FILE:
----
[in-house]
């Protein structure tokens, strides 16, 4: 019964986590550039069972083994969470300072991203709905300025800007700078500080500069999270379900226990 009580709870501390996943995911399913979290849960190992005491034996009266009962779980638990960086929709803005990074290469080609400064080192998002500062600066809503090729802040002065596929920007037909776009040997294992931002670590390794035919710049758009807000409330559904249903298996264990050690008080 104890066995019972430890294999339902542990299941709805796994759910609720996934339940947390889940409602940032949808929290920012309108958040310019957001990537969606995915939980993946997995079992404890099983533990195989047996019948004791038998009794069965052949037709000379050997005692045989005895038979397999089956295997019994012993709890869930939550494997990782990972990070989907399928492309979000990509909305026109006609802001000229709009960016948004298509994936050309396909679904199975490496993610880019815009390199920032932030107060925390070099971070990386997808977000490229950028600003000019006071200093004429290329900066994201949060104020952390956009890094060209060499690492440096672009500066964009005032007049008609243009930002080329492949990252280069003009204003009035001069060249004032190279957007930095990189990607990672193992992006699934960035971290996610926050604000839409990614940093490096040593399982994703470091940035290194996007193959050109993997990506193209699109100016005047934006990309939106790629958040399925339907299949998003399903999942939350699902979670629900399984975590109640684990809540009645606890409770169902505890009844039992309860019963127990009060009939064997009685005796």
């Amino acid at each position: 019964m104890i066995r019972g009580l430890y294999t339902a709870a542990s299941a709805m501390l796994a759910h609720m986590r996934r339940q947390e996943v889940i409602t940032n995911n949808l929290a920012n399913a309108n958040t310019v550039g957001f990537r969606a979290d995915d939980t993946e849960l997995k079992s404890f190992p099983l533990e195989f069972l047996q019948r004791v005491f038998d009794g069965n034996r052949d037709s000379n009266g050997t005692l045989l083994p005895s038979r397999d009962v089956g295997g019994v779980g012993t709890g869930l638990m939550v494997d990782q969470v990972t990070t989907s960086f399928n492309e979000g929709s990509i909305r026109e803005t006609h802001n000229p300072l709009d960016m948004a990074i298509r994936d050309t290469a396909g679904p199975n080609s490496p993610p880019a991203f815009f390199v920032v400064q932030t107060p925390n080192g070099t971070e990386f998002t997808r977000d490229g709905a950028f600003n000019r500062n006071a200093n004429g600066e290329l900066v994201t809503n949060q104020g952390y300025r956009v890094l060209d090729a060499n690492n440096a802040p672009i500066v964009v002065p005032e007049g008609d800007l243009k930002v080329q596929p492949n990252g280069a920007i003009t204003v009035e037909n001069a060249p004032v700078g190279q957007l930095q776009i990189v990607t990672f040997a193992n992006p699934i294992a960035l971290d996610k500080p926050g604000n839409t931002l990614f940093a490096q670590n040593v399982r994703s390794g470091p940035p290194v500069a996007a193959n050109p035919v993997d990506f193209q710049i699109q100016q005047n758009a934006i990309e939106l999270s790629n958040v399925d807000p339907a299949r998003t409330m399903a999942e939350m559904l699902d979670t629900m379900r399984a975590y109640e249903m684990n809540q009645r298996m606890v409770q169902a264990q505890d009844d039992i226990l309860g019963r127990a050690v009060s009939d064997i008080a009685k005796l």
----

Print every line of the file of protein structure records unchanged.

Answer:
[in-house]
């Protein structure tokens, strides 16, 4: 019964986590550039069972083994969470300072991203709905300025800007700078500080500069999270379900226990 009580709870501390996943995911399913979290849960190992005491034996009266009962779980638990960086929709803005990074290469080609400064080192998002500062600066809503090729802040002065596929920007037909776009040997294992931002670590390794035919710049758009807000409330559904249903298996264990050690008080 104890066995019972430890294999339902542990299941709805796994759910609720996934339940947390889940409602940032949808929290920012309108958040310019957001990537969606995915939980993946997995079992404890099983533990195989047996019948004791038998009794069965052949037709000379050997005692045989005895038979397999089956295997019994012993709890869930939550494997990782990972990070989907399928492309979000990509909305026109006609802001000229709009960016948004298509994936050309396909679904199975490496993610880019815009390199920032932030107060925390070099971070990386997808977000490229950028600003000019006071200093004429290329900066994201949060104020952390956009890094060209060499690492440096672009500066964009005032007049008609243009930002080329492949990252280069003009204003009035001069060249004032190279957007930095990189990607990672193992992006699934960035971290996610926050604000839409990614940093490096040593399982994703470091940035290194996007193959050109993997990506193209699109100016005047934006990309939106790629958040399925339907299949998003399903999942939350699902979670629900399984975590109640684990809540009645606890409770169902505890009844039992309860019963127990009060009939064997009685005796």
């Amino acid at each position: 019964m104890i066995r019972g009580l430890y294999t339902a709870a542990s299941a709805m501390l796994a759910h609720m986590r996934r339940q947390e996943v889940i409602t940032n995911n949808l929290a920012n399913a309108n958040t310019v550039g957001f990537r969606a979290d995915d939980t993946e849960l997995k079992s404890f190992p099983l533990e195989f069972l047996q019948r004791v005491f038998d009794g069965n034996r052949d037709s000379n009266g050997t005692l045989l083994p005895s038979r397999d009962v089956g295997g019994v779980g012993t709890g869930l638990m939550v494997d990782q969470v990972t990070t989907s960086f399928n492309e979000g929709s990509i909305r026109e803005t006609h802001n000229p300072l709009d960016m948004a990074i298509r994936d050309t290469a396909g679904p199975n080609s490496p993610p880019a991203f815009f390199v920032v400064q932030t107060p925390n080192g070099t971070e990386f998002t997808r977000d490229g709905a950028f600003n000019r500062n006071a200093n004429g600066e290329l900066v994201t809503n949060q104020g952390y300025r956009v890094l060209d090729a060499n690492n440096a802040p672009i500066v964009v002065p005032e007049g008609d800007l243009k930002v080329q596929p492949n990252g280069a920007i003009t204003v009035e037909n001069a060249p004032v700078g190279q957007l930095q776009i990189v990607t990672f040997a193992n992006p699934i294992a960035l971290d996610k500080p926050g604000n839409t931002l990614f940093a490096q670590n040593v399982r994703s390794g470091p940035p290194v500069a996007a193959n050109p035919v993997d990506f193209q710049i699109q100016q005047n758009a934006i990309e939106l999270s790629n958040v399925d807000p339907a299949r998003t409330m399903a999942e939350m559904l699902d979670t629900m379900r399984a975590y109640e249903m684990n809540q009645r298996m606890v409770q169902a264990q505890d009844d039992i226990l309860g019963r127990a050690v009060s009939d064997i008080a009685k005796l």